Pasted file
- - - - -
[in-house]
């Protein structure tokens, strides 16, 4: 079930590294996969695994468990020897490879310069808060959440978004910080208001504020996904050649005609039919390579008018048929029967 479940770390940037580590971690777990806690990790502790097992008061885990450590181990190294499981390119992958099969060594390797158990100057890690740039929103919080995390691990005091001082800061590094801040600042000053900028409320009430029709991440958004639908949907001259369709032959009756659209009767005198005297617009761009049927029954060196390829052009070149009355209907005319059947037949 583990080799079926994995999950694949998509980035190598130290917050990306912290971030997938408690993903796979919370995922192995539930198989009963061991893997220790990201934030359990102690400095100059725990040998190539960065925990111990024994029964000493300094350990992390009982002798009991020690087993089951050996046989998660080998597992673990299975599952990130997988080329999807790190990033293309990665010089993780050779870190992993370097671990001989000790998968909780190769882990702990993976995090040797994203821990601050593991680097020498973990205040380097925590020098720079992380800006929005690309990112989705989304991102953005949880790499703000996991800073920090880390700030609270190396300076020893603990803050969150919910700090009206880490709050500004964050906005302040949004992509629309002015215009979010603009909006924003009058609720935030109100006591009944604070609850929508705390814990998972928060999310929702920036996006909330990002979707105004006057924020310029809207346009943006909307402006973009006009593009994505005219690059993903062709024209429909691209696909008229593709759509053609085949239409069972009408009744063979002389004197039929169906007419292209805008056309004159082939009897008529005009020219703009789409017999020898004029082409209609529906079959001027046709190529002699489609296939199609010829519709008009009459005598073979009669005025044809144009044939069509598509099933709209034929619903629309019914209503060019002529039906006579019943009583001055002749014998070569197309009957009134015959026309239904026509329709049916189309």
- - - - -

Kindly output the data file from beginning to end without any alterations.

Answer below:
[in-house]
């Protein structure tokens, strides 16, 4: 079930590294996969695994468990020897490879310069808060959440978004910080208001504020996904050649005609039919390579008018048929029967 479940770390940037580590971690777990806690990790502790097992008061885990450590181990190294499981390119992958099969060594390797158990100057890690740039929103919080995390691990005091001082800061590094801040600042000053900028409320009430029709991440958004639908949907001259369709032959009756659209009767005198005297617009761009049927029954060196390829052009070149009355209907005319059947037949 583990080799079926994995999950694949998509980035190598130290917050990306912290971030997938408690993903796979919370995922192995539930198989009963061991893997220790990201934030359990102690400095100059725990040998190539960065925990111990024994029964000493300094350990992390009982002798009991020690087993089951050996046989998660080998597992673990299975599952990130997988080329999807790190990033293309990665010089993780050779870190992993370097671990001989000790998968909780190769882990702990993976995090040797994203821990601050593991680097020498973990205040380097925590020098720079992380800006929005690309990112989705989304991102953005949880790499703000996991800073920090880390700030609270190396300076020893603990803050969150919910700090009206880490709050500004964050906005302040949004992509629309002015215009979010603009909006924003009058609720935030109100006591009944604070609850929508705390814990998972928060999310929702920036996006909330990002979707105004006057924020310029809207346009943006909307402006973009006009593009994505005219690059993903062709024209429909691209696909008229593709759509053609085949239409069972009408009744063979002389004197039929169906007419292209805008056309004159082939009897008529005009020219703009789409017999020898004029082409209609529906079959001027046709190529002699489609296939199609010829519709008009009459005598073979009669005025044809144009044939069509598509099933709209034929619903629309019914209503060019002529039906006579019943009583001055002749014998070569197309009957009134015959026309239904026509329709049916189309």